CLIFTON PARK -- Town Board members unanimously approved a resolution last Tuesday night to support a bill sponsored by New York state Senator Jim Tedisco, R-Glenville, that addresses privacy for first responders present at a crime scene.
If passed, Senate bill S7280 would ensure privacy protections for all emergency personnel present at a crime scene including members of ambulance or advanced life support services, certified first responders, firefighters, emergency medical technicians or advanced emergency medical technicians, who are either employed by or enrolled members of any such service.
The current bail reform law which took effect on Jan. 1 protects law enforcement personnel by prohibiting the disclosure of their names and contact information during the criminal discovery process to protect them and their families from threats.
However, according to Tedisco's proposal, the same protections are not currently extended to first responders, who are in many instances called upon to provide services at crime scenes.
Speaking during the town board’s meeting last Tuesday night, Tedisco said that protecting the people whose job it is to protect the public is critical and should be a priority.
“When we don’t keep safe those people who keep us safe, law enforcement and first responders, then we’re not keeping ourselves safe,” he said.
Tedisco also touched on the larger issues that he has with the recently approved state-wide bail reform laws that took effect on Jan. 1.
The criminal justice system changes that were approved by the New York state Legislature earlier this year not only include bail reform, but will also allow most defendants charged with either low-level or nonviolent crimes to be released after their arraignment without having to post bail.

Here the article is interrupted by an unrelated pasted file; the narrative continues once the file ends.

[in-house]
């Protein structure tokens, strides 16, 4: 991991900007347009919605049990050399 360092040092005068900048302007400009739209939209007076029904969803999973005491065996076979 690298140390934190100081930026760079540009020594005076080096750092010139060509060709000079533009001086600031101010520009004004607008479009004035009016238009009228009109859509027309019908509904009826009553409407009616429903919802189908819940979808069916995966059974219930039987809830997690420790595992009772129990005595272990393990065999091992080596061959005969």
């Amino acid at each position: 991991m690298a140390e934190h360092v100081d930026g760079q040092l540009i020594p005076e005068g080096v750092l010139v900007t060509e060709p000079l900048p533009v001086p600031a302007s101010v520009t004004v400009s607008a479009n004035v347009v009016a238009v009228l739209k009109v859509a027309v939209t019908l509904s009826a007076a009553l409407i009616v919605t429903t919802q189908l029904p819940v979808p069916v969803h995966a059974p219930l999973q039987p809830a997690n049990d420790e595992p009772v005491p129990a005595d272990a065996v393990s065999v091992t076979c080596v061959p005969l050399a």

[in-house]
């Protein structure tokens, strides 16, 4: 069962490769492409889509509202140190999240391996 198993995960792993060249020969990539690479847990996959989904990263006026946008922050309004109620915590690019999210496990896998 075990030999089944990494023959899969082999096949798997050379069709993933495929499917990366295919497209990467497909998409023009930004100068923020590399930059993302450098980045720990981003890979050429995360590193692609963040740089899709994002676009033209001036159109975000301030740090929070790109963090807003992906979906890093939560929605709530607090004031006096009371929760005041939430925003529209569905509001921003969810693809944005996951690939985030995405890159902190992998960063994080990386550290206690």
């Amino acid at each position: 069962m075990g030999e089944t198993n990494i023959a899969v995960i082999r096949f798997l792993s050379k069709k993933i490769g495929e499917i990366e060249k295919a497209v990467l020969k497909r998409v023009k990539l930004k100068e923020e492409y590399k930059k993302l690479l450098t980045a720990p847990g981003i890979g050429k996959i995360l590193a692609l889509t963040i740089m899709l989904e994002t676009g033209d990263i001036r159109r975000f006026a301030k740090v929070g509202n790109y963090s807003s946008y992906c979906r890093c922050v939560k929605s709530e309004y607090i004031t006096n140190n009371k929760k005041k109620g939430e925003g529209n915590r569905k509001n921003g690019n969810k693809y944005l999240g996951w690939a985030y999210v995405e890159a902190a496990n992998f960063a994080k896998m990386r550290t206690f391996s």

In November, Tedisco and state Assemblyman Angelo Santabarbara, D-Rotterdam, announced a bipartisan bill they said “strikes a balance on providing bail reform while allowing greater judicial discretion to ensure public safety.”
The Tedisco and Santabarbara bill would let a judge make an “appropriate risk assessment based on a defendant’s prior felony convictions, a failure to make a court appearance, or a subsequent arrest while awaiting a preliminary hearing or trial.”
Other local officials have come out in support of returning discretionary powers to judges, including Saratoga County District Attorney Karen Heggen, Albany County Sheriff Craig Apple and Saratoga County Sheriff Michael Zurlo.
However, other local advocates and lawyers feel such measures are nothing more than a way to make sure the current bail system stays in place. The cash bail system now, they say, typically targets lower income people who can't afford to pay even minimum bail fines.
The town board passed the resolution supporting Tedisco’s first responder bill unanimously, Clifton Park Town Supervisor Phil Barrett said during the meeting that there have in recent weeks been multiple incidents during which the removal of bail has put people who were already victims of alleged crimes directly in harm’s way again.
“I don’t think the right approach is to completely overhaul the criminal justice system and then place law abiding people in danger. That certainly isn’t the correct route to take when trying to right these wrongs that the proponents of these bills are talking about,” Barrett said.
He added that the board took up the resolution to support Tedisco’s bill out of a desire to assist emergency responders in making their jobs safer and easier.
“We need to defend our first responders who already have a difficult job as it is, protecting us each and every day,” he said.